The psychology of referral is a huge topic and one we cover in a previous post.
When promoting referral there should be three ambitions:
- To get as close to the point of delight as possible
- To keep the programme top of mind
- To enable customers to easily find it if they look for it
The basic rule here is that you should enable your customers to share however they want to. The sharing options we find most successful are:
This is where most conversations about a brand happen. Capturing these face-to-face referrals can be difficult where a referral scheme requires a link. Something we’ve developed which is extremely successful is the ability for customers to share using their name. This means a referred friend can visit the site and just enter the referrer’s name in order to receive their introductory offer.
Each customer gets their own unique sharing URL that they can post wherever they like: in an email, on social media on a blog.
Allowing people both to send an email from the share page with the option to look up their friend’s email addresses and giving them an email they can forward on to their friends later on.
Establish which social channels your target demographic uses. Typical sharing channels include Facebook (directly or on their timeline), Twitter, WhatsApp or Weibo (for the Chinese market).
Testing improves results. Sounds obvious, right? With referral, it is more complicated than it first sounds.
If you show an offer to a cohort of customers for a month and then want to test a different offer, it would be a very poor user experience to just switch out the offer that referred friends of the first cohort are expecting.
To avoid this, you need to be able to conduct AB testing by cohort so that you can offer consistency of experience to each cohort. This is particularly important when the point of purchase may be some time after the initial referral.
Your underlying economics will determine how much you can afford to give away. The referral incentive should always be better than offers that the referrer or their friend could get through other channels. Otherwise the customer feels like they’re doing their friend, or indeed themselves, a disservice in sharing it.
Businesses that get referral to work often find that they can offer deeper incentives than for other channels; Since referred customers tend to spend 15- 25% more on their first order and have double the lifetime value, they can afford a higher cost per acquisition for referred customers.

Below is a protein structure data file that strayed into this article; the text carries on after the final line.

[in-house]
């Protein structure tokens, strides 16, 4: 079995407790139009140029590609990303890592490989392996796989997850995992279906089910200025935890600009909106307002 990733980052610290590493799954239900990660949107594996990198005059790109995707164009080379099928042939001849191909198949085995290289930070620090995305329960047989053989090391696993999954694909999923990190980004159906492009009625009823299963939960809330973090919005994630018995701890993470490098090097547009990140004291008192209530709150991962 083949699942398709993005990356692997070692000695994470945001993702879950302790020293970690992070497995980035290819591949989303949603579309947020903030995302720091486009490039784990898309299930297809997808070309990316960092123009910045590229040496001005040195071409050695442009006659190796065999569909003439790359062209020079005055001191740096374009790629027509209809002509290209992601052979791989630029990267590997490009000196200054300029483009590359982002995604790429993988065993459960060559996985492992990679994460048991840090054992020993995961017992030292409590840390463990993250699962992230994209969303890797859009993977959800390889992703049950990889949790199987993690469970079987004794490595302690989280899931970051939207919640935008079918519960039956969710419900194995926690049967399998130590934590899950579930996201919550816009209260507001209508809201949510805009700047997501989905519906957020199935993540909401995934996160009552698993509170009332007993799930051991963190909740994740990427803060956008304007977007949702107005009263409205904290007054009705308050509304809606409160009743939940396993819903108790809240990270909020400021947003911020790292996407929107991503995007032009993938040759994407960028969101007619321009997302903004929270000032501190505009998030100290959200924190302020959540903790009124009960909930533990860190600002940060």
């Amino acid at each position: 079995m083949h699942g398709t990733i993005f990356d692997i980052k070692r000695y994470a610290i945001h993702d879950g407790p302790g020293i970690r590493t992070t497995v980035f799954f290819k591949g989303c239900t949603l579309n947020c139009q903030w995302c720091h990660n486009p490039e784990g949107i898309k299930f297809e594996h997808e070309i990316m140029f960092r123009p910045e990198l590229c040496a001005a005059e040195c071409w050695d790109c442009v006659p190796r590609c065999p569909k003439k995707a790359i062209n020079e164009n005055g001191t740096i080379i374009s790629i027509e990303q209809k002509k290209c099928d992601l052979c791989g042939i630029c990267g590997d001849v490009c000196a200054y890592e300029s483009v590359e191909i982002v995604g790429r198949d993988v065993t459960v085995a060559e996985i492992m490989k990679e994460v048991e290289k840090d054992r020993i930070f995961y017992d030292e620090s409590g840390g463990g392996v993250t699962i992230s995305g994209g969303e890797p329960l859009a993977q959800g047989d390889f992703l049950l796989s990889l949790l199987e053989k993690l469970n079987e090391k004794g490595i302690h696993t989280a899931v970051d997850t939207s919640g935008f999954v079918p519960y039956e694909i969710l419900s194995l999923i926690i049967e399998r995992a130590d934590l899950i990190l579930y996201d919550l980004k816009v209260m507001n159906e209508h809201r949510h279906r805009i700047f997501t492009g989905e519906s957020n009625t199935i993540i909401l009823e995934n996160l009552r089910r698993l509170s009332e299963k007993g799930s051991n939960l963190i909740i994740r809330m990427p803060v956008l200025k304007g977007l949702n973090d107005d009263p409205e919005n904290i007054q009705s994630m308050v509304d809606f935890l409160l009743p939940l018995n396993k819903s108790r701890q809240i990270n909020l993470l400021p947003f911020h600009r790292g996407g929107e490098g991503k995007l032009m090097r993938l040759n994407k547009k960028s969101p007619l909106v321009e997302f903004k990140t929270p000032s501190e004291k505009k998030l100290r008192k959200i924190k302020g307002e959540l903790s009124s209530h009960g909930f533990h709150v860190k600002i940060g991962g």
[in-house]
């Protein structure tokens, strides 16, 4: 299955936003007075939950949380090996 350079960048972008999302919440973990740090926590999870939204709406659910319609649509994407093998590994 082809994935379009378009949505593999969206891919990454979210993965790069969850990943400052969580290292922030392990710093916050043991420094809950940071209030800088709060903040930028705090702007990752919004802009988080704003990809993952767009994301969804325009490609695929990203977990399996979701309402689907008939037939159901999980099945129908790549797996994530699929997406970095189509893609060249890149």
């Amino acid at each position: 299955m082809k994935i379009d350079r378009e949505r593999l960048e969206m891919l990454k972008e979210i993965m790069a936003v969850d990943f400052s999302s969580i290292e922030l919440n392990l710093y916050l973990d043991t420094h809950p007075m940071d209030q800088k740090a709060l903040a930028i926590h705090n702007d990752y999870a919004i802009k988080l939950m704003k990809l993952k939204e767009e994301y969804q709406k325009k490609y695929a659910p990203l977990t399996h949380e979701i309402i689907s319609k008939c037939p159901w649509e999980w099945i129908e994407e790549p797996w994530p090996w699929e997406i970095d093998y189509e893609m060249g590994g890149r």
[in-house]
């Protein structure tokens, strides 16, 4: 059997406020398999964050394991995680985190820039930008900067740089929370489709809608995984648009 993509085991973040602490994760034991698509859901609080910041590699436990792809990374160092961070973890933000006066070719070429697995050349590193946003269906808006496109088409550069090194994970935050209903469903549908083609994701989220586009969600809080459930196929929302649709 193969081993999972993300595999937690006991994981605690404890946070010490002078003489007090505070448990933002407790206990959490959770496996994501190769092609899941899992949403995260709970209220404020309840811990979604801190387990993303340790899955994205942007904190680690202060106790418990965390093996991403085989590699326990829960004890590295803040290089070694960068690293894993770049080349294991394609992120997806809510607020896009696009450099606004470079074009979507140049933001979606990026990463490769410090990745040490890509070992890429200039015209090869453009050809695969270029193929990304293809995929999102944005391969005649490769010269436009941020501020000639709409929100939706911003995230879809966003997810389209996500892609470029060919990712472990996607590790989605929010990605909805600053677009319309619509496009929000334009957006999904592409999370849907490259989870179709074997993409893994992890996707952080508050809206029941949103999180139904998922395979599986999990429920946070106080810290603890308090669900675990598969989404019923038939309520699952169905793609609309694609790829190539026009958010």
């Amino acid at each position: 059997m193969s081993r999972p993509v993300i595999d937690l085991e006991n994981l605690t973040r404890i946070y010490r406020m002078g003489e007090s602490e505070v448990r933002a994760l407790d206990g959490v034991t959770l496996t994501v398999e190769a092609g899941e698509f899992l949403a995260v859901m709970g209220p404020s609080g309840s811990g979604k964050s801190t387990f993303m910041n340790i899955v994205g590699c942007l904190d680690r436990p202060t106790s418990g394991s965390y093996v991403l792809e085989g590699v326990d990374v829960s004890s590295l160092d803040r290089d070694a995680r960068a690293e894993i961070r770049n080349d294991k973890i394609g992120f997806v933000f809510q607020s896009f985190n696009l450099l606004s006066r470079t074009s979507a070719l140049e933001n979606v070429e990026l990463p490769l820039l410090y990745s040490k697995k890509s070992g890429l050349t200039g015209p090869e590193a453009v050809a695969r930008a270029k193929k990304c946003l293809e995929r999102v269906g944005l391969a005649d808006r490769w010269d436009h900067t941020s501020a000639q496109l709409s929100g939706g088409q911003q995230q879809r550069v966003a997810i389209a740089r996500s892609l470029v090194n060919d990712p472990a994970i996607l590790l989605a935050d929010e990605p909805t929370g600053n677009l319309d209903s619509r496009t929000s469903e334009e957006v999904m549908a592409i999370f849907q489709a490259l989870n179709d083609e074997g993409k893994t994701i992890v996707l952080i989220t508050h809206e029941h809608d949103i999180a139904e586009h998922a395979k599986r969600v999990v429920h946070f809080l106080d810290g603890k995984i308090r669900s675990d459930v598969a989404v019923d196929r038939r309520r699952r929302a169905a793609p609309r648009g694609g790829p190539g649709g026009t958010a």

A balanced offer between the referrer and their friend is best. If you are generous to the referrer but not to the friend then the referrer risks feeling like they’re taking advantage of their friendship and may not share. If you’re generous to the friend but not the referrer, it makes the referrer question why their friend can get a better deal on your site even though they themselves are already a loyal customer.
Test how self-interested your customers are by framing the offer differently. Are they more likely to refer when they feel they are being generous of when they can see how they will benefit?
Option 1: Self-interested – “Get 15% off for each friend you introduce”
Option 2: Altruistic – “Get your friend £10 off their first shop”
This test often throws up interesting results.
Money off your own product or service tends to work best; customers understand it, they like your product or service enough to recommend it and so will probably want more of it. It also is likely to be more cost-effective for you as a business.
Where it isn’t appropriate because of your business model or other constraints then 3rd. party vouchers can work. Generally, the more liquid the voucher the better. In other words, Amazon works very well because it can be used universally online towards a wide range of products. The supermarkets and national brands are next most effective because people can envisage using the vouchers soon.
Interestingly, offering cash, the most liquid of rewards, tends to convert less well because it results in confusion. Customers don’t understand why you are offering them cash rather than credit towards your store, nor do they understand how you’d give it to them.
It is worth recognizing that done correctly, referral can become a marketing channel that boosts acquisition by 10-25%. This warrants spending time and effort on it to enable it to reach its full potential. The launch is only the start. The real value comes from the marketing team working to optimise the channel over time.